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soba 2014

With the release of the National Urban League‘s 38th annual State Of Black America Report, a panel discussion involving key figures of NUL opens up an examination of the finer points of the report’s findings and what steps need to be taken to move the economic needle forward for people of color.

Jeff Johnson sat with the NUL’s Chanelle Hardy, Internet Innovation Alliance co-chairman Jamal Simmons, and interim president of the Joint Center for Political and Economic studies, Spencer Overton.

The panel opened with Hardy, who serves as the Senior Vice President for policy and the Executive Director of the NUL’s Washington bureau. Hardy further delved into the findings of the equality index with Johnson inquiring why the report focused on a certain grouping of metropolitan areas. Hardy shared that the newer nuances of the report and the expanded data would be used to determine how economic parity could be made possible in these areas.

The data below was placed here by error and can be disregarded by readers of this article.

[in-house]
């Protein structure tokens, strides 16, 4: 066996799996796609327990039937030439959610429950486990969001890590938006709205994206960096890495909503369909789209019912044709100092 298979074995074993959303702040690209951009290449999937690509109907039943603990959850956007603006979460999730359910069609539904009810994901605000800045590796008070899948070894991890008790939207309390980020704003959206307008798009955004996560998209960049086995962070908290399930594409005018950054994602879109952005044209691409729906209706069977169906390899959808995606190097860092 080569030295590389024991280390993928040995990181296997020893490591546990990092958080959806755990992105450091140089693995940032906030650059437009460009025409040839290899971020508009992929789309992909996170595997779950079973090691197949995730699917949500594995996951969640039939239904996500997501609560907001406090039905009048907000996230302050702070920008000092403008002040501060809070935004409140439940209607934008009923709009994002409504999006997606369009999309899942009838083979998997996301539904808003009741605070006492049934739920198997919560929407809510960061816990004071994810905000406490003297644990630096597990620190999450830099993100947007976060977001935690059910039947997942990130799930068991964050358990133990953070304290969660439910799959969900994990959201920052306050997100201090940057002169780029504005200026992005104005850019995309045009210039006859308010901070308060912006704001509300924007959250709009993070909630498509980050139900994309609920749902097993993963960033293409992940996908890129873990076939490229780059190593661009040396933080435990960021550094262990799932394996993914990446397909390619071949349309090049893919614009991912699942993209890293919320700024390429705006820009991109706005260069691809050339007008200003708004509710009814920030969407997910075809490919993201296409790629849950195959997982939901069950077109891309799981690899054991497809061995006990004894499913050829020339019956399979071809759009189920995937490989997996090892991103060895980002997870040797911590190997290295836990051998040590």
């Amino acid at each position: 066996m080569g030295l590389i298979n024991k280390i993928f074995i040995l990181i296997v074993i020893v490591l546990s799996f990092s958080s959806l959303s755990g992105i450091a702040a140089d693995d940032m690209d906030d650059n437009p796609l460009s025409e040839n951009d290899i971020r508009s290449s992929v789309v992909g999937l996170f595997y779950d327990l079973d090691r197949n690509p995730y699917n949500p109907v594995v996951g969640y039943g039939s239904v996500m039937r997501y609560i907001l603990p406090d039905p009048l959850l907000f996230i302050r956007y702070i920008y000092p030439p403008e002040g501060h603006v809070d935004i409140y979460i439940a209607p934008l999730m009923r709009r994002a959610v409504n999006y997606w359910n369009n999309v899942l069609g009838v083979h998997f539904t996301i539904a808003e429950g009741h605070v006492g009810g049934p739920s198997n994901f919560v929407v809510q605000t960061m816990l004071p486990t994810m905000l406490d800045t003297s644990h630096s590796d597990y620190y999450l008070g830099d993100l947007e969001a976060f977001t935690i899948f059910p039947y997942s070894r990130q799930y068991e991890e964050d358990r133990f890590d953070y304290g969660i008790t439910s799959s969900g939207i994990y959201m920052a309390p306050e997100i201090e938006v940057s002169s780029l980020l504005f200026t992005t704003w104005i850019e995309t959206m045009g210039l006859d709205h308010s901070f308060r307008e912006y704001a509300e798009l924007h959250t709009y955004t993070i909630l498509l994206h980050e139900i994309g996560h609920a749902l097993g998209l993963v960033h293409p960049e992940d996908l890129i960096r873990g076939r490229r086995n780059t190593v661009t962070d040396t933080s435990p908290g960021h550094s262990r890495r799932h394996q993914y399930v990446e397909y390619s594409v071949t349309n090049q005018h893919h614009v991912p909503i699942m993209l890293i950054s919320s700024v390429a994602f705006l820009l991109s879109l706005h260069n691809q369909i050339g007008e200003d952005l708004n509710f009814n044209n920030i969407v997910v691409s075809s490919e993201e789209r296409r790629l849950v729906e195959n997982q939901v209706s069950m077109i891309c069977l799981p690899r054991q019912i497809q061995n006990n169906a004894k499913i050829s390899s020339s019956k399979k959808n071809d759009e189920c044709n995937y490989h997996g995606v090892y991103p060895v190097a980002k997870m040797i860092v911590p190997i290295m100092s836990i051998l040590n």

Simmons echoed much of Hardy’s points, but raised an interesting point that children of color make up a significantly small portion of students who test for advanced placement classes, while technology jobs continue to grow and expand. Beyond eliminating academic disparity in today’s schools, Simmons also added that the opportunities available should be shared among those who have been shut out previously.

Overton echoed the panelists points, but made the argument that students and those who wish to improve their academic and economic standing have a viable infrastructure in place that will aid in that process.

Watch the panel discuss the nuances of the State Of Black America report and how the data could aid in bringing about economic parity below.

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